Have you blown your budget one too many times before? Do you now believe you’re absolutely incapable of budgeting?
Making budgeting mistakes in the past isn’t a reason to give up all hope of healthy financial habits. We’re only human, after all — mistakes come as part of the package.
It’s more admirable to own up to your mistakes and work to fix them instead of never making mistakes at all. There’s no such thing as “too late” when it comes to fixing your budget.
You don’t have to be scared or intimidated.
Budgeting isn’t only about depriving yourself of nice things. When you do it right, budgeting allows room for the best things, and some peace of mind to boot. Your budget is the blueprint of your financial future — good budgeting habits increase the chances of you living out a comfortable life.
If you’re interested in starting your budgeting journey but you don’t know where to begin, don’t worry. You’ve come to the right place.
In this article, we’ll walk you through a list of the most common budgeting mistakes people make and how to avoid making them again.
This might already be obvious, but it bears repeating — the biggest mistake is not having a budget at all.
Ignorance might be bliss, but that doesn’t mean the problems you ignore stop existing just because your eyes are closed. Making a budget can be scary, but being in crippling debt is infinitely scarier.
If you never take the time to sit down and take a hard look at your finances, don’t expect everything to be sunshine and roses.
Even if you’re making enough income to live comfortably right now, how sure are you that it’ll continue years into the future? Do you know what your retirement is going to look like?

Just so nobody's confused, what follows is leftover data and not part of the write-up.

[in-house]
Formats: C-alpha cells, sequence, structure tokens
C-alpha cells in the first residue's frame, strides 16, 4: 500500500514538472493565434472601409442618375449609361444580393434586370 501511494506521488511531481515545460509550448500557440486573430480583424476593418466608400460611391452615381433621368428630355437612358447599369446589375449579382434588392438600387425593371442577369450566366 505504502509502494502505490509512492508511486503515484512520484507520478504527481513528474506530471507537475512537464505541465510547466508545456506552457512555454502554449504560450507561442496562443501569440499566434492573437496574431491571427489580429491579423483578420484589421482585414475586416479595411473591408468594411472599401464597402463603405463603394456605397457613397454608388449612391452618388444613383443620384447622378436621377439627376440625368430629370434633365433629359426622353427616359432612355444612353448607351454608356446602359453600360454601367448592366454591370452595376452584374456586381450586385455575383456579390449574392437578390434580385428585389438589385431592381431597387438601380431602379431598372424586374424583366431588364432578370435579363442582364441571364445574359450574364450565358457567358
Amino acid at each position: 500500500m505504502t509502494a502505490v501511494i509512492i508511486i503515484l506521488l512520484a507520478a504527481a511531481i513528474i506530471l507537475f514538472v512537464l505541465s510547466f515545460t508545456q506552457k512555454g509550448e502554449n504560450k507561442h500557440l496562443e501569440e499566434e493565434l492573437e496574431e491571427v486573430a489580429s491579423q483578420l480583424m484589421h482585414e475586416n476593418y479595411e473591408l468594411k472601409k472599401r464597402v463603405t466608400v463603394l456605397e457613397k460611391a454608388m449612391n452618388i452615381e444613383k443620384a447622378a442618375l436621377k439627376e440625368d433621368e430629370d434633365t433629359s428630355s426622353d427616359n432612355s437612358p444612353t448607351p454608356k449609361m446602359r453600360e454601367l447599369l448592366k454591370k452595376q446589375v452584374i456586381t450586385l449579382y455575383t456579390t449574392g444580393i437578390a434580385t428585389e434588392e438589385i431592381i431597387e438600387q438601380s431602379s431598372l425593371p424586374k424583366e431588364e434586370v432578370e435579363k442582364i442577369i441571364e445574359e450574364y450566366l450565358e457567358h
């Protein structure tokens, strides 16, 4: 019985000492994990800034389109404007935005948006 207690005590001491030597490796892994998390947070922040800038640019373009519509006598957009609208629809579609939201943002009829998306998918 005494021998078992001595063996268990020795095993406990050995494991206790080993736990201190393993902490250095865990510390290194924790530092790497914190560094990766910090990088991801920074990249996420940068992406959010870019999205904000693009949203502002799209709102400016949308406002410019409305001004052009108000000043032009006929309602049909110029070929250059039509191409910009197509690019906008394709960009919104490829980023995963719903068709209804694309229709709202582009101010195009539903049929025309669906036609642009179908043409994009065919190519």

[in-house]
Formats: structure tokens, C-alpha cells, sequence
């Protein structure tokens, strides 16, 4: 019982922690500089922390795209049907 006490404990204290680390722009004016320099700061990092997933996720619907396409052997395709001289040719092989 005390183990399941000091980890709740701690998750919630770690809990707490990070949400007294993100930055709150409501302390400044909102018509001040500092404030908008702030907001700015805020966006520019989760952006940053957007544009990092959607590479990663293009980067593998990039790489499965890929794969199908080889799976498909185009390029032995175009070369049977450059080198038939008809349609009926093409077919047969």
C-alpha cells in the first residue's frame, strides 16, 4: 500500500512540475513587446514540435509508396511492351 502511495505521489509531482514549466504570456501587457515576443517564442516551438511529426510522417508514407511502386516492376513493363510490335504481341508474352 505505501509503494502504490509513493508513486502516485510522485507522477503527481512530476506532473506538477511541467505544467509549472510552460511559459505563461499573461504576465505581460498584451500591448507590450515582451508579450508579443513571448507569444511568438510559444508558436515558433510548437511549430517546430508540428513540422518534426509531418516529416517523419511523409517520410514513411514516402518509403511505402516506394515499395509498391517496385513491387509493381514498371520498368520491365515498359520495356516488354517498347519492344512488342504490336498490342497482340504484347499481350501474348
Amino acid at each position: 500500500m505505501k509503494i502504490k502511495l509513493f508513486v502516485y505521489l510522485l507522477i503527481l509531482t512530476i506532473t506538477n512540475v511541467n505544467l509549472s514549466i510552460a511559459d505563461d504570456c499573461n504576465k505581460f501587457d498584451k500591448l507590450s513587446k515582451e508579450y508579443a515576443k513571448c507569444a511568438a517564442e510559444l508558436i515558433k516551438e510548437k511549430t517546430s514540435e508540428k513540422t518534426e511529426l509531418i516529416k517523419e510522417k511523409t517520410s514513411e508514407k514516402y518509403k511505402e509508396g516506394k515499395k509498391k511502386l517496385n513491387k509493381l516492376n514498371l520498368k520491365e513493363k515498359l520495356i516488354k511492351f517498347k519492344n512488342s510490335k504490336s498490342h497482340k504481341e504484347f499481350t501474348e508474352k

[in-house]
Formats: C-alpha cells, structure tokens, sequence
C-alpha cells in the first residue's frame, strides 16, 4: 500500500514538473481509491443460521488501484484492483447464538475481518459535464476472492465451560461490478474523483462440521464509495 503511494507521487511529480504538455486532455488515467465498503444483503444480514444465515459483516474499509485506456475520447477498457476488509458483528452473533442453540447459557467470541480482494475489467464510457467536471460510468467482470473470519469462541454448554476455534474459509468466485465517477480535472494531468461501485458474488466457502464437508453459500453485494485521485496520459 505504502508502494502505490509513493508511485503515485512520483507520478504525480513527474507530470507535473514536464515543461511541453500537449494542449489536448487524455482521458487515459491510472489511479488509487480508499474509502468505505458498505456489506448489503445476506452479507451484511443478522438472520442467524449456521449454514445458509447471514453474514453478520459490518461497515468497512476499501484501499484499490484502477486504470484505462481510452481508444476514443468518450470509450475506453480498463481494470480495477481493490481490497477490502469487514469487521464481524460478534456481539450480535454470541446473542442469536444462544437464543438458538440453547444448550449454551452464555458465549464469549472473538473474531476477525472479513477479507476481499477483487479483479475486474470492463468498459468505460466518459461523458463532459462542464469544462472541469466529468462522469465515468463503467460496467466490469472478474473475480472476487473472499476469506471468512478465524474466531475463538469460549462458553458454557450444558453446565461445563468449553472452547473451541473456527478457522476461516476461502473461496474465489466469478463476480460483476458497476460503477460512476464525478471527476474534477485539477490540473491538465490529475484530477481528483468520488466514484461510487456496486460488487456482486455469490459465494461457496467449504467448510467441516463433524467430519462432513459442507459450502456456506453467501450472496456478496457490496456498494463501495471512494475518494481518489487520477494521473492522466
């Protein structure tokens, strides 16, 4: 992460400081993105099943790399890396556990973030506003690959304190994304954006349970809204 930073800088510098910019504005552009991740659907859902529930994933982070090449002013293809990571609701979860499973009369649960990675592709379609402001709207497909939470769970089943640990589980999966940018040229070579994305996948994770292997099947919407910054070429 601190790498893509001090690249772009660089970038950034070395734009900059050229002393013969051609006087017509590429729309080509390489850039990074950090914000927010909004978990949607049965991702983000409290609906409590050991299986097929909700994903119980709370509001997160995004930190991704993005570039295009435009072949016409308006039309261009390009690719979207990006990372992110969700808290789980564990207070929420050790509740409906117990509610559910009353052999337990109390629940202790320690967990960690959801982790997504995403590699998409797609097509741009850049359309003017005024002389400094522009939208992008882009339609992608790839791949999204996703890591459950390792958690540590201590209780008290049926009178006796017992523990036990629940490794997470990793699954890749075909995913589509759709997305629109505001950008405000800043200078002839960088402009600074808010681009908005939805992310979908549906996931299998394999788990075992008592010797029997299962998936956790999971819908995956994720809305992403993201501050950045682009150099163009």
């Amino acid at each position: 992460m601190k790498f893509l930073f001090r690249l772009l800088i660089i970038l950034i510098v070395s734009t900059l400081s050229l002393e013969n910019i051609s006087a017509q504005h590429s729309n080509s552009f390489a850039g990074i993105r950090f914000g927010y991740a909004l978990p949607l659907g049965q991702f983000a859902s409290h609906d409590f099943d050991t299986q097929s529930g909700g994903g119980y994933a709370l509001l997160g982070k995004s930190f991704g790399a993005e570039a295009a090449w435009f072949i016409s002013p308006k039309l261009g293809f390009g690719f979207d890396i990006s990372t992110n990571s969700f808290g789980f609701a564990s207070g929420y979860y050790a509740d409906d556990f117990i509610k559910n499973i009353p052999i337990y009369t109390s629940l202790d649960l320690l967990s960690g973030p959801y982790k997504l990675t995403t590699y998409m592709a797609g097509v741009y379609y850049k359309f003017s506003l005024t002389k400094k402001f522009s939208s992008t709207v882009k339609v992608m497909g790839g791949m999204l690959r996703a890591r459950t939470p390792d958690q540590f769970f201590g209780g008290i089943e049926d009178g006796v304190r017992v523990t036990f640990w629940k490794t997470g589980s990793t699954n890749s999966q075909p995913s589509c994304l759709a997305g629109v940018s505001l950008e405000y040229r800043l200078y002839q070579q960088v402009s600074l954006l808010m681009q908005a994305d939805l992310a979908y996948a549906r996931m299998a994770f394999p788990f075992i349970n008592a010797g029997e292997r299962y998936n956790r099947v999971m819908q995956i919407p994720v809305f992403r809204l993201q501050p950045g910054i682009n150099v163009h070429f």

This goes double if you’re not making enough to live comfortably. Having an objective view of your finances will let you know what you can trim off to improve your situation.
Creating a budget is hard. Sticking to it is even harder.
If you don’t have clear goals that you genuinely want to achieve, it’s unlikely that you’ll stick to your budget, no matter how carefully you created it. If you’re only budgeting because it’s what people say you should do, you’re quickly going to get resentful or bored.
Ask yourself what you want to achieve with your budgeting:
Even smaller goals like upgrading your gadgets or getting a new table can provide a boost of motivation that encourages you to stay on track.
Imagine if your bank statements just said “You have around $3000, don’t worry about it.”
That wouldn’t cut it, right? You’d want to know exactly how much you have.
The same should go for your expenses. Don’t just estimate how much you spend.
“I spent about that much on food, right?” “I think I spent about that much on the electric and water bill last month. I’m sure it’s close enough.”
Your estimates can range from slightly off to wildly inaccurate. When these little discrepancies pile up, you’ll find a lot of glaring holes in your budget.
Before you draw up a budget, take a month or two to examine your spending and write down every dollar that comes out of your bank account. This’ll allow you to plan an accurate budget that won’t leave you feeling squeezed.
You can’t predict emergencies — that’s a big part of what makes them emergencies in the first place.
These emergencies often bring surprise expenses. If you’re caught unprepared, a few hundred dollars could mean the difference between living comfortably and having to make significant sacrifices to keep up.
It’s foolish to hope that you’ll never face emergency expenses, so the best thing you can do is to put some breathing room into your budget in case they come up. Generally, the recommendation for an emergency fund is enough to cover three to six months of your typical living expenses.
Having a goal in mind that you’re excited to save for is great, yes, but you shouldn’t let your enthusiasm cloud your expectations.
If you set your standards too high, you might just end up disappointed. Sure, you can save up half of your income for a few months and hit your goal immediately, but that’s just unrealistic.
Achieving your goals will take time — start with baby steps instead of taking a running jump straight into the deep end of the pool.
Say you have a salary of $50,000. You don’t take home the entirety of that — income taxes, insurance, payroll deductions, and more will put a sizable dent in it before it ever reaches your hands.
If you’re calculating your budget based on your gross income, you’ll be short several thousand dollars every month. That’s not the greatest situation to be in.
When you’re creating a budget, always use your net income or take-home pay instead of trying to account for money you never actually had.